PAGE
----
I have brought to light for the first time that Ramanuja himself has literally admitted in his commentary on BS. I. 1.31 that one of the three types of Upasana of B. referred to in BS. I 1.31 consists in Upasana of B in its own intrinsic aspect: Paramatmana Eva Svakarena Upasana. Without its inseparable adjuncts of Cit and Acit (See P. 72).
This express statement of Ramanuja in his SriBhasya and in his Vedanta Di pa should be enough to show Prof. Plott that Ramanuja too, in the end, has to subscribe to the concept of B in its overall aspect of trascendence only. Otherwise Ramanuja's use of the term Svakarena meaning Upasana of B in its own intrinsic nature, apart from its being viewed as "Jiva-Sariraka and Pradhana Sariraka" would be untenable and will have to be given up. Prof. Plott should therefore give serious thought to this aspect of the matter and withdraw his charge against Madhva.
The readers will find in this present Vol. of the NS exhaustive and perspicacious discussions of many intricate problems of all Theistic philosophy in genera/and some with particular reference to Indian philosophy and Vedanta. They have all been sorted out and solved by the Acarya, in the best possibe manner.
The tantalising brevity of M's literary style both in prose and verse, has been more than made up for by the measured and graceful eloquenceof Jayatirtha by giving it, the necessary amplitude of utterance. Indeed, J's ability to see through the nooks and corners of M's mind is amazing in its clairvoyance, as can be seen from a close study of his commmentaries on M.
It gives me immense pleasure that Prof. Karl H. Potter of the Washington University, Seattle, has added a, new dimension to the work with his perspective Foreword for which I am very much indebted to him.
I owe my first inspiration to dedicate my life and career to an indepth study and research in Dvaita Vedanta and place their results before the modern academic forum, both national and international, so that they may, in course of time, form part of a Global Philosophy, which is in the offing, to my first meeting with H. H. Sri Satyadhyana Tirtha of the Uttaradi Mutt, the most revered, learned, dynamic and far-sighted of the Madhva Pithadhlpatis of his times. I met him in 1929 when I was doing my M. A. course in Sanskrit in the Presidency College, Chennai. I had approached him when he was camping in Tirupati, with a textual problem about the status of the slokas explanatory of the Mandukya Upanisad, about which there has been a protracted controversy in modern times between the Dvaita and Advaita Schools. The Svamiji confronted me with an off-hand quotation from S's Vivekacudamani, confirming the Dvaita view and urged me to make an intensive study of the entire literature of the Advaita, Visistadvaita and other schools to gather fuller evidence and report to him from time to time. I have done his bidding. The international community of Indologists is now seized of the results of many years of my Research work on the subject. The Svamiji did not live to see the final results of my Research work, as he passed away in 1942.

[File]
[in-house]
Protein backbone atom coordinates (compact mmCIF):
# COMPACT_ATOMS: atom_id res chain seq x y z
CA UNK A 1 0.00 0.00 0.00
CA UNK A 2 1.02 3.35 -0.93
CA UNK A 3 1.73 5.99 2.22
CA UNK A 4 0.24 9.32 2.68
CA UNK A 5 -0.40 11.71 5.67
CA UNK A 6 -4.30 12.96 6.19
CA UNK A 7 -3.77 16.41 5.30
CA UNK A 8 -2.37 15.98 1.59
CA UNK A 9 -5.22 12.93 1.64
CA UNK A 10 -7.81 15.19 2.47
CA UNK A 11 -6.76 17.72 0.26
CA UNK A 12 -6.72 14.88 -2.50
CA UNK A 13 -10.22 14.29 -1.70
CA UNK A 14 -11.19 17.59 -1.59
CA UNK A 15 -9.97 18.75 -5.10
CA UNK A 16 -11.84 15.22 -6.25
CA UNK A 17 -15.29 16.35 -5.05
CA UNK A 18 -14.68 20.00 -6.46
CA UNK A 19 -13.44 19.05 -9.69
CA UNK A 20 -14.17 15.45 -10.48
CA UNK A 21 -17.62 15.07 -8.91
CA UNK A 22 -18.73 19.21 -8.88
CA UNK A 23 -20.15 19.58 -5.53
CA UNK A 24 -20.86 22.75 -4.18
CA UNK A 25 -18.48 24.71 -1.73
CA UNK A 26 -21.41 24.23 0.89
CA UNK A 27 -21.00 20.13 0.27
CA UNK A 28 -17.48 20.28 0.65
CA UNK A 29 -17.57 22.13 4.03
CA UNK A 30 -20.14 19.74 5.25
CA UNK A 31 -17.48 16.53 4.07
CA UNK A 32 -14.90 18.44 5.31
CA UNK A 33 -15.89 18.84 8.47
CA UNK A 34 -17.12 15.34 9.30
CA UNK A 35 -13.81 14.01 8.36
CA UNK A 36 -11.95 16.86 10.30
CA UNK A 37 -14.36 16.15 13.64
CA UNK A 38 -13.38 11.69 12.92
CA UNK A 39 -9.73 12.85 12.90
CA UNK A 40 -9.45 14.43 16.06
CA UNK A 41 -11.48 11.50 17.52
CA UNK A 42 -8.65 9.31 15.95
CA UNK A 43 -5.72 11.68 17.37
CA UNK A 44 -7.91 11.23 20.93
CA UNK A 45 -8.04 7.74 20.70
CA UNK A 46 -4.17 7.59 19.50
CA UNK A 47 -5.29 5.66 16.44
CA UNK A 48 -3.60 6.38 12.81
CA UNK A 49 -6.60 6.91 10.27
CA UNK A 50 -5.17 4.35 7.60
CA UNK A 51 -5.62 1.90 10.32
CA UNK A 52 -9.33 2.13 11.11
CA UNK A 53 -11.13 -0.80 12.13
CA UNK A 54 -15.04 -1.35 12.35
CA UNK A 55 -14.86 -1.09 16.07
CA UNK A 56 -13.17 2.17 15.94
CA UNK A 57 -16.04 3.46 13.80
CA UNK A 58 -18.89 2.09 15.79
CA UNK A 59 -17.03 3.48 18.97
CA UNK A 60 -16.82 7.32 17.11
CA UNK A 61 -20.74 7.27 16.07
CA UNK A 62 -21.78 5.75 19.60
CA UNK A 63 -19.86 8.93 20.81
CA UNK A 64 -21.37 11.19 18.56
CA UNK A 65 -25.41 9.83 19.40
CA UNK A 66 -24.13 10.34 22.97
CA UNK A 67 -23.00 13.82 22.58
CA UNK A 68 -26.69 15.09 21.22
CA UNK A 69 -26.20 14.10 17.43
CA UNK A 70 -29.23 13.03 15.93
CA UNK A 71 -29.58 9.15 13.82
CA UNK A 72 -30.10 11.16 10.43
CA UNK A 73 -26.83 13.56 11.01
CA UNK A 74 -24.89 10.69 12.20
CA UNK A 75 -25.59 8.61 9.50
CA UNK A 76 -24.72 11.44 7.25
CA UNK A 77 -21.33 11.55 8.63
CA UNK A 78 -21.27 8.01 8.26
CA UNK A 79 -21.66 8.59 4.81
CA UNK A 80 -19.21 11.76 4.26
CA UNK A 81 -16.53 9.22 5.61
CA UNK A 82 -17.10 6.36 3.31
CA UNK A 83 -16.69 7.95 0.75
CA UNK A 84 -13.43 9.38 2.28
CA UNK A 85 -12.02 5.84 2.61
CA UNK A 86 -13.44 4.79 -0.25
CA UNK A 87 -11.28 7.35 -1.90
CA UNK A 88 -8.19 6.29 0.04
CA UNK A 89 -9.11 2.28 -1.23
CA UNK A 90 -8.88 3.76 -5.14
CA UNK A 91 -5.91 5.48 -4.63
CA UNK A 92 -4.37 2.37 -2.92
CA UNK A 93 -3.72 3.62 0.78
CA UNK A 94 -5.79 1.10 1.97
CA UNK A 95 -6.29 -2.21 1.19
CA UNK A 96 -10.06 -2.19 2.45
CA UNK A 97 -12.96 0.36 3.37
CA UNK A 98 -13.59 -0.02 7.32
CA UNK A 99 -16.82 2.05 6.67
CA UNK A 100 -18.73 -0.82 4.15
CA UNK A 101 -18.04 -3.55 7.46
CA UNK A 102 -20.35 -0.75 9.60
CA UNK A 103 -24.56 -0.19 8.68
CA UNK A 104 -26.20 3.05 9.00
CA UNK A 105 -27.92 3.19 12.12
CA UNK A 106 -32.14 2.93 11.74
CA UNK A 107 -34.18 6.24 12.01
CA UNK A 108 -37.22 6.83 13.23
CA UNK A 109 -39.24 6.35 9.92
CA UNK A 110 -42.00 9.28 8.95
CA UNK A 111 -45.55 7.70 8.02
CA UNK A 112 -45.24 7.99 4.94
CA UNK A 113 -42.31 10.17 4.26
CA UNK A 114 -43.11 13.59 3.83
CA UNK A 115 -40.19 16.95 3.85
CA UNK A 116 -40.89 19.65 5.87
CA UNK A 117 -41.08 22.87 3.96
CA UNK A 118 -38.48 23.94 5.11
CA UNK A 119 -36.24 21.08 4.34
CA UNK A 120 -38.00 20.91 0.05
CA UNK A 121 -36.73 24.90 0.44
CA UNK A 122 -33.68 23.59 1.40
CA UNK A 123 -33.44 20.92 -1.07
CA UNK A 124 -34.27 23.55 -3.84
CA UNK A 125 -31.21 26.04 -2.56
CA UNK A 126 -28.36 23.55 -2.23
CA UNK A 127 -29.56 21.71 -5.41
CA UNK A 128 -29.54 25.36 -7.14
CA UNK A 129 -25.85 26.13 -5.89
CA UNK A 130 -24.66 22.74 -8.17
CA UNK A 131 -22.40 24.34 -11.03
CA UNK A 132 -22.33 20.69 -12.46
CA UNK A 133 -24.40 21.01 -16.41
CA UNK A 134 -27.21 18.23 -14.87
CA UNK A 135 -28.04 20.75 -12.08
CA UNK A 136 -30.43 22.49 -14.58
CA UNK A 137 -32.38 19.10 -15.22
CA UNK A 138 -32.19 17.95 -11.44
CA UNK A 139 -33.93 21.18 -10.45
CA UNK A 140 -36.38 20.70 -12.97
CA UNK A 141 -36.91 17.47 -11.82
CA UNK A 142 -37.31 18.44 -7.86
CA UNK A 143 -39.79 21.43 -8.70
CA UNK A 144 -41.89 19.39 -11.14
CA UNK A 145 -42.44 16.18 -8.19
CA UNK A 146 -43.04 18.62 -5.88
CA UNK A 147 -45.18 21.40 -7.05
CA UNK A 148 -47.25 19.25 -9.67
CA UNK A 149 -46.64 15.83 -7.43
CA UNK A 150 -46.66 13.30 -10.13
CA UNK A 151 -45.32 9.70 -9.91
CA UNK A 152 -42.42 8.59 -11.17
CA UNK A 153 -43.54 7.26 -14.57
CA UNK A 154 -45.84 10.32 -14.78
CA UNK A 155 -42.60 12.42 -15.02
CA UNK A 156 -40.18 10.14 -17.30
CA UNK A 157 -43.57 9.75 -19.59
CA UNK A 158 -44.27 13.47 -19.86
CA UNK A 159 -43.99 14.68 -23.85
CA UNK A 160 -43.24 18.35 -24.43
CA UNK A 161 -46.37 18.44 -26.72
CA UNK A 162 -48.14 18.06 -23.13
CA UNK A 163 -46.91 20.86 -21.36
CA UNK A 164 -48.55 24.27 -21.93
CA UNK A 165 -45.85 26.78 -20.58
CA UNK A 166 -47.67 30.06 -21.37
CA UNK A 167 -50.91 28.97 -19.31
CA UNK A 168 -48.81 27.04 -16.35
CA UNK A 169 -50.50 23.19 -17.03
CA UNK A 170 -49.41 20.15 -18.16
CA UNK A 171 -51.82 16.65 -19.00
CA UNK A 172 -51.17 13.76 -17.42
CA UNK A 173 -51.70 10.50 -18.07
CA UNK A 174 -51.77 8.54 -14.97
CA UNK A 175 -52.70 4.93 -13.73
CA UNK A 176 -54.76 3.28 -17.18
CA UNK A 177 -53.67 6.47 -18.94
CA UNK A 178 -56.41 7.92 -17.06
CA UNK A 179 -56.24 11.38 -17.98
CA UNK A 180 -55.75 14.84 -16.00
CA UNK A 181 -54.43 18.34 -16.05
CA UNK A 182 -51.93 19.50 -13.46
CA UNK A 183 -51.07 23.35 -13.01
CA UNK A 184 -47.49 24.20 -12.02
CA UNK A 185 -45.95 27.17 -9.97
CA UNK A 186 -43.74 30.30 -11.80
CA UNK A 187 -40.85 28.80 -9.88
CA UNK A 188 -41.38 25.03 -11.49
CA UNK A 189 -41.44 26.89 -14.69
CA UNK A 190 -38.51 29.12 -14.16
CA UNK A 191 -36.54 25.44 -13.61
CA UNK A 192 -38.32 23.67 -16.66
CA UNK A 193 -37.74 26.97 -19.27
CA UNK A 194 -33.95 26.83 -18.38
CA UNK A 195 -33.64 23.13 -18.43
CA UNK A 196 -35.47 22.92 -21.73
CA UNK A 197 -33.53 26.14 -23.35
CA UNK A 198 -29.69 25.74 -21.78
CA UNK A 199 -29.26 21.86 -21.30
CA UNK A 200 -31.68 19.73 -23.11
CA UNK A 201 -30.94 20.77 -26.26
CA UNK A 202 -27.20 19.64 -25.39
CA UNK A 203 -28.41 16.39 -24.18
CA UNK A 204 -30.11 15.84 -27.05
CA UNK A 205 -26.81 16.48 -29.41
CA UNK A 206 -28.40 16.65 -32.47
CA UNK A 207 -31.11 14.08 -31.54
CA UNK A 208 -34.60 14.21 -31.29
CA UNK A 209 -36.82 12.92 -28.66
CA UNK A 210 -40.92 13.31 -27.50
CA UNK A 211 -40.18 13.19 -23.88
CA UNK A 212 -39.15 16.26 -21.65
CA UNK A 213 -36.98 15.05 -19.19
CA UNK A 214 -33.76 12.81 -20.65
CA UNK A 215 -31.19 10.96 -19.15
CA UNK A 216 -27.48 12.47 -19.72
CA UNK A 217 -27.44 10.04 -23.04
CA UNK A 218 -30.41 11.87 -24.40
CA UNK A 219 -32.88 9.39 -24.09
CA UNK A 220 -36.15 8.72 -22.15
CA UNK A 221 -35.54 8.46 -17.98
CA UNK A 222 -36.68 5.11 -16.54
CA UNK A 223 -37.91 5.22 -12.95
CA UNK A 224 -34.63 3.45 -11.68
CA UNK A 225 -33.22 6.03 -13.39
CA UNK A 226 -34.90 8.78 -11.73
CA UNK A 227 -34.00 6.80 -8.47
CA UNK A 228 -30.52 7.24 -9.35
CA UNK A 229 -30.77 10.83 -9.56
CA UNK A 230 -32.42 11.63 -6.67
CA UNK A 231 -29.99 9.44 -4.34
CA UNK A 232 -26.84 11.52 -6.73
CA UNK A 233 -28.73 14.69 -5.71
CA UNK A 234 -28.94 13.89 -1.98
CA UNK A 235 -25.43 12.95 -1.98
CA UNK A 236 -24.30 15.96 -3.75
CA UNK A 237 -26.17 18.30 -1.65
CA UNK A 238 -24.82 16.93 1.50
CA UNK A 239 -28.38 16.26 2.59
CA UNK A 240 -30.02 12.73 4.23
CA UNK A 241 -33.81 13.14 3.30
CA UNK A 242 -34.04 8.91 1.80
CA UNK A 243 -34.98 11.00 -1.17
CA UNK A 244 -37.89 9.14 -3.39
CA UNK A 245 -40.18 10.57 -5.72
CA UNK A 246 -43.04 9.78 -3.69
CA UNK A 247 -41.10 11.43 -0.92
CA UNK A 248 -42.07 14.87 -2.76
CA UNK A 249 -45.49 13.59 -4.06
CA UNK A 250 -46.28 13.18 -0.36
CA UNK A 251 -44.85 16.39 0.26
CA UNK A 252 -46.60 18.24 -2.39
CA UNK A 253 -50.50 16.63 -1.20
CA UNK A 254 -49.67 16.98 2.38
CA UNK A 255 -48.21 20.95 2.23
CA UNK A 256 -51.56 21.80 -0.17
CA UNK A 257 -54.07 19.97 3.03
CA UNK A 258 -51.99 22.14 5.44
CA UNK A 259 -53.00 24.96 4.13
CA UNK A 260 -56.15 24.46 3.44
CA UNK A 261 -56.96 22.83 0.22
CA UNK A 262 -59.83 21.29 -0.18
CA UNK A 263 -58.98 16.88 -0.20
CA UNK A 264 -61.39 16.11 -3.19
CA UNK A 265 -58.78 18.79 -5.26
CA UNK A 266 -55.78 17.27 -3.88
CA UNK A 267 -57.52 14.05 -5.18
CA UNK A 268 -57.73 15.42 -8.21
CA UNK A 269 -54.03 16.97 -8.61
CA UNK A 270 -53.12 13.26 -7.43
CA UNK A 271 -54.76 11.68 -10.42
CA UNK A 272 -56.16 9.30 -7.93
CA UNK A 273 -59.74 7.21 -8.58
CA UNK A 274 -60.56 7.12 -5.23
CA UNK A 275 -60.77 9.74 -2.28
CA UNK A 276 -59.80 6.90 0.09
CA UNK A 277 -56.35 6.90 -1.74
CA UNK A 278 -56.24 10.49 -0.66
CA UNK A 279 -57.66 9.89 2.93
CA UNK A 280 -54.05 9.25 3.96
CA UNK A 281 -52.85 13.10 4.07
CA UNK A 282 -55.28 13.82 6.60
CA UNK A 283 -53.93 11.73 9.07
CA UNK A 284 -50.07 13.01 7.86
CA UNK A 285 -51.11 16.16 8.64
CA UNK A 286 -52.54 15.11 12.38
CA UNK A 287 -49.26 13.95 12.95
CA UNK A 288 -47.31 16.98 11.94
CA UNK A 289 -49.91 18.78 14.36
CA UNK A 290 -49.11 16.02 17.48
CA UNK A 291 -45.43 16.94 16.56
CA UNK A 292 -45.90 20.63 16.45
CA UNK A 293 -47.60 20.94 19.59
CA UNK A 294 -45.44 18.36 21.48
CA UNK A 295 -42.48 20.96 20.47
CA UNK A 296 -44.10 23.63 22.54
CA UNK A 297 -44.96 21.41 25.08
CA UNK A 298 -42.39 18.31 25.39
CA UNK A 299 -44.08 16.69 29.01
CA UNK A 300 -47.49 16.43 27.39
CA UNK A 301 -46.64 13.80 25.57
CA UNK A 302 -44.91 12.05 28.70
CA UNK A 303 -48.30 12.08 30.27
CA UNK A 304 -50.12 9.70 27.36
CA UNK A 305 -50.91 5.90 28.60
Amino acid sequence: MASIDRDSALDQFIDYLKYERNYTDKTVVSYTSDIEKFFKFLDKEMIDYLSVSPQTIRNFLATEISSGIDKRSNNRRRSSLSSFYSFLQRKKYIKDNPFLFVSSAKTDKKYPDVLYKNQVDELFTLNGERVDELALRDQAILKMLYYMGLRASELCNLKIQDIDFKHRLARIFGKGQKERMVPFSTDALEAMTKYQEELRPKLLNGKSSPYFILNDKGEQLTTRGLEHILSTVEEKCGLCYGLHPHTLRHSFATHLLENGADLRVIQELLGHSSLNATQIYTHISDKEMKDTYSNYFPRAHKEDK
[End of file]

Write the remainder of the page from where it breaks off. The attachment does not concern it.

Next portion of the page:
However, looking back at this distance of time, on the sum total of my published works till now. I feel satisfied that I have been able to fulfil the great expectations which the illustrious Svamiji had entertained of me.
I take it now, that the acceptance of this volume on N.S. by the Sri Uttaradi Mutt (Visva Madhva Mahaparisat) for publication, by the present Svamiji of the Mutt, fourth in succession from his illustrious predecessor, the young and enthusiastic Sri Satyatma Tirtha, the rising star in the firmament of the Dvaita school is proof enough that I have completely fulfilled the expectations of the venerable Satyadhyana Tirtha. The present Svamiji has also been gracious enough to bless this volume with a valuable Foreword in Sanskrit. I can only express my deepest sense of gratitude to him for his great act of kindness, affection and interest, by offering my humble prostrations at his holy feet.
I thank Sri R. Ananthan of Tirupur for his munificent personal contribution towards this publication and also record my appreciation of Sri /N. S. Chakrapani’s help in various ways.
I thank my son Dr. S. K. Bhavani, HOD of Sanskrit and Principal, K.J. Somaiya College of Arts & Commece, Mumbai-77 for all his untiring efforts in bringing out this edition in record time.
I also thank Shri Narayan Shetty and Shri Kiran Shetty of Navin Printers warmly for taking more than professional interest in bringing out this title very promptly and nicely.
The text of the Brahmasutras is divided into four well-knit Adhyayas, each with four quarters (Padas). Each Pada has its own governing thought (Padopadhi) falling under the scope of the main topic of the Adhyayas concerned. Each Pada is made up of a number of adhikaranas (topics) which varies according to exigencies.